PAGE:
Nationwide AIS

Nationwide AIS

Positional information of vessels is particularly crucial for collision avoidance. Conventionally, such a task was implemented using a radar system. Advancement of technologies particularly GPS and wireless and increase in waterway safety requirements respectively have made possible and demanded more effective and efficient solutions. AIS leverages on these new technologies to serve the purpose

The core function of the system is to identify, obtain positional and navigational related information of all the surrounding vessels. 

Conventional radar is only capable to detect nearby vessels but is not able to identify them in order to communicate with them through other means such as radio. The radar system is also less reliable during extreme weather and interferences. 

AIS enhances and complements information provided by radar through more comprehensive information exchanges and communications. With the AIS installed, vessels are able to monitor the movement of multiple numbers of other AIS-equipped vessels and recognized them simultaneously regardless of visibility, thereby dramatically reducing the danger of ship collision.

Furthermore, ground facilities can obtain the ship-specific information necessary for automatic, real-time maritime traffic control. AIS will play an important role in ensuring navigational and operational efficiency in congested waterways.

Figure 1: Screen shot of AIS Display Application - vessel monitoring

The International Maritime Organisation (IMO) mandated the use of AIS by all vessels covered by the Safety of Life at Sea (SOLAS) convention (vessels over 300 tonnes or those carrying passengers) to be fitted by July 2004.

Johor Straits AIS Traffic Survey Figure 3: AIS radio coverage analysis The Automatic Identification System (AIS) was conceived as a means of communicating the position and identity of ships to shore and to other vessels. The idea is that each vessel is uniquely identifiable and each vessel can see who is around them. However, it has been accepted from an early stage that AIS would have other roles, including that of an Aid to Navigation (AtoN).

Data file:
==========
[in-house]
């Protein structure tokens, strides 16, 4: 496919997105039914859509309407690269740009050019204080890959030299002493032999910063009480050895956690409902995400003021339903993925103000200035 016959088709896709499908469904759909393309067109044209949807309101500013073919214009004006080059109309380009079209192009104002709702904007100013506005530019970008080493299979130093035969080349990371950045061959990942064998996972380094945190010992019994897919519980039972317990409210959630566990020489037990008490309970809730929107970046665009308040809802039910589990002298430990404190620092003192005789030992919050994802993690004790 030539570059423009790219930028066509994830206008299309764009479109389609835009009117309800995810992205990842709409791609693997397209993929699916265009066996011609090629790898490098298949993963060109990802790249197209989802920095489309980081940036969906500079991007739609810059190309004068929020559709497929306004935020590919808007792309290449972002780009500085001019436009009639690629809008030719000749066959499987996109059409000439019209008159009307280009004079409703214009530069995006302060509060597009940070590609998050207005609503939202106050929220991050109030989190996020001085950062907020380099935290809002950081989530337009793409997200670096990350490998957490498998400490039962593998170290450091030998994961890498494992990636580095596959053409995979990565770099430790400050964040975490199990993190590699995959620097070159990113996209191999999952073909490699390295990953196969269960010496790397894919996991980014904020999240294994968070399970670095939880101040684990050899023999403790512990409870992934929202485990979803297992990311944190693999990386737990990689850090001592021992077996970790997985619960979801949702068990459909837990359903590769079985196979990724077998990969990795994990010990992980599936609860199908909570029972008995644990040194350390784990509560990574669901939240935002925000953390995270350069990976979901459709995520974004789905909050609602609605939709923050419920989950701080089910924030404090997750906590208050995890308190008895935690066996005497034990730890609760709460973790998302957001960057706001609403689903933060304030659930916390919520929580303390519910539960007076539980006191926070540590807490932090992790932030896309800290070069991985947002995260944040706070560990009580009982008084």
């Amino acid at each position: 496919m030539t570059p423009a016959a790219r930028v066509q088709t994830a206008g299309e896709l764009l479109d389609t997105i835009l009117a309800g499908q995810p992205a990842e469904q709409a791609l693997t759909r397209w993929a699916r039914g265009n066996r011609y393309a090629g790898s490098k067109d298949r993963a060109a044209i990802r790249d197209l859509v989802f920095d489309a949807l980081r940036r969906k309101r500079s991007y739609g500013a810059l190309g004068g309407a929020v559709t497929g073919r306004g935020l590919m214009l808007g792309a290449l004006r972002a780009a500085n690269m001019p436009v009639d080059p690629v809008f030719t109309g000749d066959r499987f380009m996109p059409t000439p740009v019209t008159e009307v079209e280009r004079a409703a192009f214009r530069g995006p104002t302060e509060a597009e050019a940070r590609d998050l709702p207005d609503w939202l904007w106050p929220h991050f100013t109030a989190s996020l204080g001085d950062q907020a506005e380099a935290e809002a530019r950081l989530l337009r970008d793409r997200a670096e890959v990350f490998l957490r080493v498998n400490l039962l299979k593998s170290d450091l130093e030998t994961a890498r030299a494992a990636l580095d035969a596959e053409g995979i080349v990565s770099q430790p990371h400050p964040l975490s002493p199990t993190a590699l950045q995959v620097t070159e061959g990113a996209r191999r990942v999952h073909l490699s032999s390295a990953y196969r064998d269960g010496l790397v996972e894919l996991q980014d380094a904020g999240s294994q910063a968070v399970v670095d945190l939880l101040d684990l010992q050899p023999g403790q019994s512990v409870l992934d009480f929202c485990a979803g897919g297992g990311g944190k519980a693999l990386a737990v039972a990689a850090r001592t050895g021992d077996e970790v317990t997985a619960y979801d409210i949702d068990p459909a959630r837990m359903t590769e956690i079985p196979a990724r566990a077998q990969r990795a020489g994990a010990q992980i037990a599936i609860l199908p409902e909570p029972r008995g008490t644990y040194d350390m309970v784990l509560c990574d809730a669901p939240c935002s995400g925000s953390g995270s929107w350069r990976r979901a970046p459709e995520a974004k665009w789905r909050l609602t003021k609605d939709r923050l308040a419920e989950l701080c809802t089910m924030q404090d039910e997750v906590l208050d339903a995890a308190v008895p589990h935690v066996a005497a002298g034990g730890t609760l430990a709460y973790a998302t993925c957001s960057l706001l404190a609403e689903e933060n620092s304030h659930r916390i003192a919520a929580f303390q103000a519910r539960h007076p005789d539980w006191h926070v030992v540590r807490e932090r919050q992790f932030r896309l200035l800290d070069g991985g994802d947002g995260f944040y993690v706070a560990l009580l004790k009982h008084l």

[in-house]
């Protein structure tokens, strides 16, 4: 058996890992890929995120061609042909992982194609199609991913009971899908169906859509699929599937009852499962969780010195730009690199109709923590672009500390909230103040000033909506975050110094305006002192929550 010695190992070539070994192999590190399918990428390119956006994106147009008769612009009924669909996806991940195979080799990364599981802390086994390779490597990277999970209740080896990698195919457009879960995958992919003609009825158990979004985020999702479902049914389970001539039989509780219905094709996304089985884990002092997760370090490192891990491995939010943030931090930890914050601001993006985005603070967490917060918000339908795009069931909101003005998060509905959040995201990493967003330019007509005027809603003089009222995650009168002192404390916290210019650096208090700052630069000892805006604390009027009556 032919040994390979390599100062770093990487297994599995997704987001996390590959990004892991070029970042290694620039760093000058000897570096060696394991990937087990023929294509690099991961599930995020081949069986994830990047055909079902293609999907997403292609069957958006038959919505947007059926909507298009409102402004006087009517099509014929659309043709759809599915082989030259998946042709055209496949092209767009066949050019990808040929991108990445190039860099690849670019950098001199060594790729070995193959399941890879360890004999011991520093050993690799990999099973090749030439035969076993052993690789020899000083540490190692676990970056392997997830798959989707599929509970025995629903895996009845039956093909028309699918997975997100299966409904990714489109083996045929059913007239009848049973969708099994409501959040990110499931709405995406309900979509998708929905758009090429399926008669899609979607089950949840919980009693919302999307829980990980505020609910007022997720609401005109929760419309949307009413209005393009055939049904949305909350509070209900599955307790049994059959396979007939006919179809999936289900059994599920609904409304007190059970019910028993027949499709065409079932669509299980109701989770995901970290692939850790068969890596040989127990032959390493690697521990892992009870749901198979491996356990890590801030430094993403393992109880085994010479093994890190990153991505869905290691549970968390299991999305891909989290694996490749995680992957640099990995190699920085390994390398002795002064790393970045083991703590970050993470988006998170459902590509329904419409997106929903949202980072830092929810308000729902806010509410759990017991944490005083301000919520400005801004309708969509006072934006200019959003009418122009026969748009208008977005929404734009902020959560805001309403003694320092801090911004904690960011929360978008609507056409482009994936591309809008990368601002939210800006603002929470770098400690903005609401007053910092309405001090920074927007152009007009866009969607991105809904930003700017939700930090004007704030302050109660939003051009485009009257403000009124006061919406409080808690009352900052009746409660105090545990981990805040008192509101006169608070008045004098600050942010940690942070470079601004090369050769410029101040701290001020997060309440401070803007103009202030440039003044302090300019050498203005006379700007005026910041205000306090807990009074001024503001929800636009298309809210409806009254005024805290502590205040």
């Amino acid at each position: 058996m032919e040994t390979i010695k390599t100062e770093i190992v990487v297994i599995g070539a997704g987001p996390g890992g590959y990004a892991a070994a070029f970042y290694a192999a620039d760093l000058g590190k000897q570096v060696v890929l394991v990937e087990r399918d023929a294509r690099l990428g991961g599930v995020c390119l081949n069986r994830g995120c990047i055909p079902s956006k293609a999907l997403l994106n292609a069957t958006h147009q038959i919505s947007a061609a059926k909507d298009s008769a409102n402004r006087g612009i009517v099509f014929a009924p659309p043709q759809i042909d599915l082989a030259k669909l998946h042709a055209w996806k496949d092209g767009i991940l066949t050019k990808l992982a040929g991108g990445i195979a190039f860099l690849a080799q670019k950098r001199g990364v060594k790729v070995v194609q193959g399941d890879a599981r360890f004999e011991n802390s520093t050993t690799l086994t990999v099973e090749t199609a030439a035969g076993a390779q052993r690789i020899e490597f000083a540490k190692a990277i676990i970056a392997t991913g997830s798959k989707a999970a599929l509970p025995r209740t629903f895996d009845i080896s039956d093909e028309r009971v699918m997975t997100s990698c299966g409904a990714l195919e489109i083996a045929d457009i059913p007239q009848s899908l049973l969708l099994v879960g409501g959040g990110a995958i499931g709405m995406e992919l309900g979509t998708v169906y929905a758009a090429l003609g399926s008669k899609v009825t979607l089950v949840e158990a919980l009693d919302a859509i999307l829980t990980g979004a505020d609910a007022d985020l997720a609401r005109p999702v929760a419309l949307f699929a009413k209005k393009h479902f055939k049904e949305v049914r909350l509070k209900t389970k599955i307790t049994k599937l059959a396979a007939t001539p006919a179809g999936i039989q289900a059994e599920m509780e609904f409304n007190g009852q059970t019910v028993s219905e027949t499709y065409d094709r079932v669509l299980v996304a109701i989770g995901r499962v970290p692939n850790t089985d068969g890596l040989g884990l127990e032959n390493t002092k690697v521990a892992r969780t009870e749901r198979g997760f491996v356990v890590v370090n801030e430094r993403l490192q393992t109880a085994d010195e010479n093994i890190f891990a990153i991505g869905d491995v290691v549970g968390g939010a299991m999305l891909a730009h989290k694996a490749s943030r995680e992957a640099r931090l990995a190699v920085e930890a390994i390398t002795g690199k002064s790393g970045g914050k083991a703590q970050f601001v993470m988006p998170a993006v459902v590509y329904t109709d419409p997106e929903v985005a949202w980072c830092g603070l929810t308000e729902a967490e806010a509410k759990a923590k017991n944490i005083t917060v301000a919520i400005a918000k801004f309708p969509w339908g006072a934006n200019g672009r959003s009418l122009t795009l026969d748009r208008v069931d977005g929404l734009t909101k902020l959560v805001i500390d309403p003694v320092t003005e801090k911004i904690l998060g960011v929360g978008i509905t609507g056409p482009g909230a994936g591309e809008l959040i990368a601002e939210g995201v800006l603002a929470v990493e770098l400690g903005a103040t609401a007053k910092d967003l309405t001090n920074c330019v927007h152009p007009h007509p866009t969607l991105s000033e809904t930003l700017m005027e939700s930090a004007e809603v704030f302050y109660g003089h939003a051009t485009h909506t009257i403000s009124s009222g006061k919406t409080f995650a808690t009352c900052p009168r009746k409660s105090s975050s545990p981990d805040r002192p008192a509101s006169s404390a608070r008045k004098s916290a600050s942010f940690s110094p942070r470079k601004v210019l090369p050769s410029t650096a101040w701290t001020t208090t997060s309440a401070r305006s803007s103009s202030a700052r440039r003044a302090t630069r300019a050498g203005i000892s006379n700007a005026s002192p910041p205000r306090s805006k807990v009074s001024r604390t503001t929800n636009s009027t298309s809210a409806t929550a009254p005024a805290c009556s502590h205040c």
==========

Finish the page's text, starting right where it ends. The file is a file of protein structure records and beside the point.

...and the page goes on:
AIS enables the Maritime Administrations to ensure AtoNs are positioned in the correct place by reviewing vessel movements (see figures above). The use of AIS as an aid to navigation is developing in various ways and will be influenced by the changes taking place in other types of radio and radar aids and the trend towards integrated display technology. AIS as an Aid to Navigation will have safety benefits in the rapid marking of new hazards and providing relevant, unambiguous information to the mariner.

AIS can be used to provide:

  • Synthetic AtoN
  • AtoN AIS

Automatic Identification System (AIS) applications:

  • Ship to shore
  • Ship to ship
  • Aid to navigation
  • Traffic monitoring 

Figure 4: Screen shot of Web Based AIS Display System

Information types, Capacity, and Operating mode

AIS station is capable of sending and receiving ship information such as identity, position, course, speed, ship particulars and cargo information to and from other ships, suitably equipped aircraft and shore. This is a significant enhancement to conventional radar technology that is only able to detect the presence of a ship or vehicle.

The primary operating mode for AIS will be autonomous ship-to-ship reporting. In this mode, each ship transmits its data to all other AIS-equipped ships within VHF range. AIS can handle over 2,000 reports per minute and updates information as often as every two seconds.

Figure 5: Types of Information provided by AIS

Underlying Technologies

The Automatic Identification System (AIS) is a ship and shore-based broadcast system, operating in the VHF maritime band. It uses Self-Organising Time Division Multiple Access (SOTDMA) technology to meet the high broadcast rate and ensure stable and reliable ship-to-ship and ship-to-shore operation. When used with an appropriate graphical display, shipboard AIS enables the provision of fast, automatic and accurate information regarding the risk of collision by calculating Closest Point of Approach (CPA) and Time to Closest Point of Approach (TCPA) from the positional information transmitted by target vessels.


Typically an AIS station consists of one VHF transmitter, two VHF receivers, one VHF DSC receiver, a standard marine electronic communications link, and sensor systems. Timing and positional information are derived from an integral Global Navigation Satellite System (GNSS) receiver.

 Figure 6: National Solution for AIS Coastal Monitoring



Jabatan Laut Malaysia


22 February 2018